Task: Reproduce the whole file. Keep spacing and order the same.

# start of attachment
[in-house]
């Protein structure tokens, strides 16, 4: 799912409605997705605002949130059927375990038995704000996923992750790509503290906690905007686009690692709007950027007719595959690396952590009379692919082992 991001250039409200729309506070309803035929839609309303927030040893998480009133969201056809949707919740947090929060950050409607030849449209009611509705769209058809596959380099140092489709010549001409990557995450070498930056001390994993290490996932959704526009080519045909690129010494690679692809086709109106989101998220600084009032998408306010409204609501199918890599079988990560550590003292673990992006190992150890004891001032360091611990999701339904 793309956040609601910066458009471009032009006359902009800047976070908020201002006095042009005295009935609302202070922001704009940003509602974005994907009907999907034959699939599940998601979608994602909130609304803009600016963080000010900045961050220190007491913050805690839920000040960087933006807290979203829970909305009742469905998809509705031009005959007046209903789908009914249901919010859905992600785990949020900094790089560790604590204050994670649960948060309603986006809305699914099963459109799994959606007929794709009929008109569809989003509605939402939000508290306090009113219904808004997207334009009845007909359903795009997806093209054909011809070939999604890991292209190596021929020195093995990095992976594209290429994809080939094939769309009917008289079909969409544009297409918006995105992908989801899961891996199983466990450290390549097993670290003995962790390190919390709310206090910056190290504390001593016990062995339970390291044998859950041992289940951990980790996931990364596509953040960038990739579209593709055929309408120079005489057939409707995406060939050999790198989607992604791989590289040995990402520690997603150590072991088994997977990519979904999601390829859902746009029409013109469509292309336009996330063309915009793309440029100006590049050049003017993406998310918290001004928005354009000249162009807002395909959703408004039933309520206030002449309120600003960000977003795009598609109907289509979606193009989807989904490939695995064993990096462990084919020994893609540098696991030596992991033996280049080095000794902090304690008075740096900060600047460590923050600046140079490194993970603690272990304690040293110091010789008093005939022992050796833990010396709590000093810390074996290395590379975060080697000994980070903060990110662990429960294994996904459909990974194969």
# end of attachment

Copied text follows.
[in-house]
């Protein structure tokens, strides 16, 4: 799912409605997705605002949130059927375990038995704000996923992750790509503290906690905007686009690692709007950027007719595959690396952590009379692919082992 991001250039409200729309506070309803035929839609309303927030040893998480009133969201056809949707919740947090929060950050409607030849449209009611509705769209058809596959380099140092489709010549001409990557995450070498930056001390994993290490996932959704526009080519045909690129010494690679692809086709109106989101998220600084009032998408306010409204609501199918890599079988990560550590003292673990992006190992150890004891001032360091611990999701339904 793309956040609601910066458009471009032009006359902009800047976070908020201002006095042009005295009935609302202070922001704009940003509602974005994907009907999907034959699939599940998601979608994602909130609304803009600016963080000010900045961050220190007491913050805690839920000040960087933006807290979203829970909305009742469905998809509705031009005959007046209903789908009914249901919010859905992600785990949020900094790089560790604590204050994670649960948060309603986006809305699914099963459109799994959606007929794709009929008109569809989003509605939402939000508290306090009113219904808004997207334009009845007909359903795009997806093209054909011809070939999604890991292209190596021929020195093995990095992976594209290429994809080939094939769309009917008289079909969409544009297409918006995105992908989801899961891996199983466990450290390549097993670290003995962790390190919390709310206090910056190290504390001593016990062995339970390291044998859950041992289940951990980790996931990364596509953040960038990739579209593709055929309408120079005489057939409707995406060939050999790198989607992604791989590289040995990402520690997603150590072991088994997977990519979904999601390829859902746009029409013109469509292309336009996330063309915009793309440029100006590049050049003017993406998310918290001004928005354009000249162009807002395909959703408004039933309520206030002449309120600003960000977003795009598609109907289509979606193009989807989904490939695995064993990096462990084919020994893609540098696991030596992991033996280049080095000794902090304690008075740096900060600047460590923050600046140079490194993970603690272990304690040293110091010789008093005939022992050796833990010396709590000093810390074996290395590379975060080697000994980070903060990110662990429960294994996904459909990974194969």